Smart gardening to deter deer
January 6, 2017 - Author: Rebecca Finneran
It can be heart-wrenching to look out at your prized garden and find that your plants have been completely nibbled away. Gardeners have been plagued by deer damage for generations, but why are we seeing more damage than ever to our home landscapes?
As natural habitat is lost to new roads, homes and buildings, deer begin to spend more time in areas populated by humans, such as your backyard. Deer are just as happy foraging in your yard as they would in a natural area. In fact—they may actually prefer what you have planted over their natural diet.
By understanding deer behavior, learning how to divert attention away from your plants and making the garden difficult to access, you will take the first steps towards thwarting deer damage in your landscape and garden.
Plants deer love
Deer damage primarily happens during the night, but deer will feed anytime they are hungry on a wide variety of plants. No plant is absolutely deer-proof and preferences for certain plants may not be the same from one area to another. However, there are some plants that are like candy to deer and you may want to avoid.
Evergreen shrubs such as our native cedars (landscape Arborvitae) and yews are some of their wintertime favorites. They will also browse on rhododendron, winter creeper, holly and false cypress. They also like small deciduous trees, such as Japanese maples, and many ornamental shrubs including roses. Herbaceous plants that hold their leaves through winter such as Heuchera will also be a target for hungry deer.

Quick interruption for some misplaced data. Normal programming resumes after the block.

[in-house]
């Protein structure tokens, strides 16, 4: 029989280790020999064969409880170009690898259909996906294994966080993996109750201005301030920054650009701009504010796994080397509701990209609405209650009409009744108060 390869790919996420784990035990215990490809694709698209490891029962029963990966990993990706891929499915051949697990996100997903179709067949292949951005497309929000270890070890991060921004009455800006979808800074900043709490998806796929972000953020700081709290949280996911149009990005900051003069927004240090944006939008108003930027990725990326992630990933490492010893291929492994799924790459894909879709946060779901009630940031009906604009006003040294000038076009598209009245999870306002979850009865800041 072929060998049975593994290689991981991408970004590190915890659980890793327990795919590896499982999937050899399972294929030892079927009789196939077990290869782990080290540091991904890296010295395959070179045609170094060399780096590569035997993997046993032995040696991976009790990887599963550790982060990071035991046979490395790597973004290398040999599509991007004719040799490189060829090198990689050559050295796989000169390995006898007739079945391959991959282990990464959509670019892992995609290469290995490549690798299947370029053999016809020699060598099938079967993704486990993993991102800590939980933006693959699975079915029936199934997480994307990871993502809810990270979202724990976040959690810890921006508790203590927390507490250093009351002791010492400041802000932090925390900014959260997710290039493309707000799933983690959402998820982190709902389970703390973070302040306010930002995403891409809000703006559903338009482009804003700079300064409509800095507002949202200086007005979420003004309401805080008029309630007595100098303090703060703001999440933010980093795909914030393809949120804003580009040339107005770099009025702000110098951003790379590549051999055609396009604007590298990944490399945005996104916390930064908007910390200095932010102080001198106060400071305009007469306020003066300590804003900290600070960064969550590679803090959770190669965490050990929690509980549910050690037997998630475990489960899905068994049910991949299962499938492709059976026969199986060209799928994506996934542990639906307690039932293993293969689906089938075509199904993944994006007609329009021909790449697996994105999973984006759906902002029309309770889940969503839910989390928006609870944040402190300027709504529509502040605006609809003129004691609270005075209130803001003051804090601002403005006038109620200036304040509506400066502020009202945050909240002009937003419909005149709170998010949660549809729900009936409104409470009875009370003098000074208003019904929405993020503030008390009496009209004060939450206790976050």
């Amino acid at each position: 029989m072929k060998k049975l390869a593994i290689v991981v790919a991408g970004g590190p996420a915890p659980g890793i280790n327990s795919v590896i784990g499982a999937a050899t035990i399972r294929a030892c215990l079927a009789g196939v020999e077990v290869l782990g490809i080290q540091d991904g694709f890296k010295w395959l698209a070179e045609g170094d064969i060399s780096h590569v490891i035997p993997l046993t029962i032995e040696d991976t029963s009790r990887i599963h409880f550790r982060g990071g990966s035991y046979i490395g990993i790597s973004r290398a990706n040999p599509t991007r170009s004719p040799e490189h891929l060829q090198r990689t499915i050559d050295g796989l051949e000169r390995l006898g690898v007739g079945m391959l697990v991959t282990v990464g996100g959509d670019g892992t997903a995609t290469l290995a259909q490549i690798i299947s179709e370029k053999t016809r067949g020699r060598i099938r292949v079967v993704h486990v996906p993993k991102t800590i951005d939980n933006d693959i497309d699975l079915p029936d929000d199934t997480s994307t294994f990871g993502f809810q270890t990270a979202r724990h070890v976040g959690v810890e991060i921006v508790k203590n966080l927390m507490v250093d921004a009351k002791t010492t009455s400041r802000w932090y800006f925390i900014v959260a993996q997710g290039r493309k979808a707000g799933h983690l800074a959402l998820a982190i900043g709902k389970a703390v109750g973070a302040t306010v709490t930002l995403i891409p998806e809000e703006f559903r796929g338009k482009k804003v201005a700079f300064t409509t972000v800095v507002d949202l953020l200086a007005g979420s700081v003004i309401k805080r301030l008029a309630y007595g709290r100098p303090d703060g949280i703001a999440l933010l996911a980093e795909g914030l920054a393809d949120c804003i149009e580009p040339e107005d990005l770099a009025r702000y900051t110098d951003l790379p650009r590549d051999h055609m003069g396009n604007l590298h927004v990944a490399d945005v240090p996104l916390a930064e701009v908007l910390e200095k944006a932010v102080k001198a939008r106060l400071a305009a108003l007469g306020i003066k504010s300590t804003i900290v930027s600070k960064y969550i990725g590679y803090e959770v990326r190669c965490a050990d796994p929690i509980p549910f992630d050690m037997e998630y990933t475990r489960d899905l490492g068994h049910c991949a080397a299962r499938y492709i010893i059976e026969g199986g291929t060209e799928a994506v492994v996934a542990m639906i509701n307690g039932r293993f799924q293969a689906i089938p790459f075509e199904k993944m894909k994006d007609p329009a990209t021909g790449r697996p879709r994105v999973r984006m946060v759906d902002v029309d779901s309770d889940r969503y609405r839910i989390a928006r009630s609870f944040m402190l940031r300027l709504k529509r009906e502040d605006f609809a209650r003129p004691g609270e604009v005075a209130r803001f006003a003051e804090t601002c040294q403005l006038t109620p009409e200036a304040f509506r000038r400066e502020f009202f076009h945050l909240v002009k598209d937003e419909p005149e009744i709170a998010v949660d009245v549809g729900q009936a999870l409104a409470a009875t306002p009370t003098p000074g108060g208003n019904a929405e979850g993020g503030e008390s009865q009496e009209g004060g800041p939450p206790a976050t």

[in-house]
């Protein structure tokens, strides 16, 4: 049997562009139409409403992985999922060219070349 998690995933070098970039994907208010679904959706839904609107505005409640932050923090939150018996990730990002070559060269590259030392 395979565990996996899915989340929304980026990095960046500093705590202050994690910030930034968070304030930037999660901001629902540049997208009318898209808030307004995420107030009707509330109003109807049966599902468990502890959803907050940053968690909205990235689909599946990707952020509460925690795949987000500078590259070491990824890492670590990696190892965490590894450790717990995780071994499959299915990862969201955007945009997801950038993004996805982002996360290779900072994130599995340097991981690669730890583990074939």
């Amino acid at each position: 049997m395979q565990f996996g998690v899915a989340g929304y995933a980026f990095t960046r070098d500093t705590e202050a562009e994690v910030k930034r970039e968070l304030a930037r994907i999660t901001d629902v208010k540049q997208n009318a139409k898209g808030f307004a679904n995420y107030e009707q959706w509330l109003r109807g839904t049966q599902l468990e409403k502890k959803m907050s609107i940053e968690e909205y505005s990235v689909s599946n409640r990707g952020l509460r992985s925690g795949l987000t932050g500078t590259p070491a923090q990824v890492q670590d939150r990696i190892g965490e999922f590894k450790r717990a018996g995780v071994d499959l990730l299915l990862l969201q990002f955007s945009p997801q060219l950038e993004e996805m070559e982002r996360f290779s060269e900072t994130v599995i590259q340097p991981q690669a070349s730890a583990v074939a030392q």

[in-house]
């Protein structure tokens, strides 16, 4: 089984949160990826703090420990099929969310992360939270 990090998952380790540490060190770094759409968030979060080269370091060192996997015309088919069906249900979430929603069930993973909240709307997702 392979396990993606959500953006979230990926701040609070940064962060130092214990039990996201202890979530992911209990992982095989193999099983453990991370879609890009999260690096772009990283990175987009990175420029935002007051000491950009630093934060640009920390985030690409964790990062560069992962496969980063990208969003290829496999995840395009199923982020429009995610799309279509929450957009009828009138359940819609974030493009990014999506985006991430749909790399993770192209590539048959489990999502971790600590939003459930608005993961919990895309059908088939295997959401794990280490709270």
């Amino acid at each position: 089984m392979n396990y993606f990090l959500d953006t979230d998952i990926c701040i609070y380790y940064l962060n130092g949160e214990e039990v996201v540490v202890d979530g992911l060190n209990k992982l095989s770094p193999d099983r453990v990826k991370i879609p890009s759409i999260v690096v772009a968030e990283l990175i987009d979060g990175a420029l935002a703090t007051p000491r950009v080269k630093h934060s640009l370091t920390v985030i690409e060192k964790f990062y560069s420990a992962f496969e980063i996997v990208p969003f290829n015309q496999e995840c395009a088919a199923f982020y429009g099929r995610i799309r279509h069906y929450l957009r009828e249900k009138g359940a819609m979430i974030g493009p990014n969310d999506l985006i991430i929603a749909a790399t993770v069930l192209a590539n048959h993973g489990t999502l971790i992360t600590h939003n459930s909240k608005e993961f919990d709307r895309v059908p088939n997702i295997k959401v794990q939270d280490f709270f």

In spring and summer, deer will seek out lush herbaceous plants like tulips and newly emerging Hosta or daylilies. They may eat recently planted annuals or just yank individual plants out of the ground while taste-testing.
In late summer, male deer use the trunks of woody plants that are 2 inches wide or less to rub off their antler velvet. These “buck rubs” can create lasting scars and structural weakness. Deer also love all parts of fruit trees, which makes it important to protect those trees year-round, particularly when they are young.
Make smart plant choices
The best defense against deer is to plant things they are known to dislike. Deer tend to be put off by fuzzy, coarse or “fern-like” foliage, and leaves or stems with strong odors or spines. Some plants less attractive to deer are lamb’s ears, hellebores, ornamental grasses, ferns, catmint, Russian sage, lavender and snakeroot. While deer love tulips, they tend to avoid other bulbs such as daffodil, allium, grape hyacinth and autumn crocus.
As for trees and shrubs, deer often avoid pines, spruces, larches, cypress and boxwood. In spring and summer, Forsythia, Weigelia, Spirea and Ninebark attract fewer deer. For late-season color, try Callicarpa (Beautyberry) or Potentilla.
Use repellants to show deer what is off limits
Using a variety of commercial or homemade repellants can also be an effective tool to thwart deer browsing. Repellants use three techniques to deter deer—bad taste or scent and fear.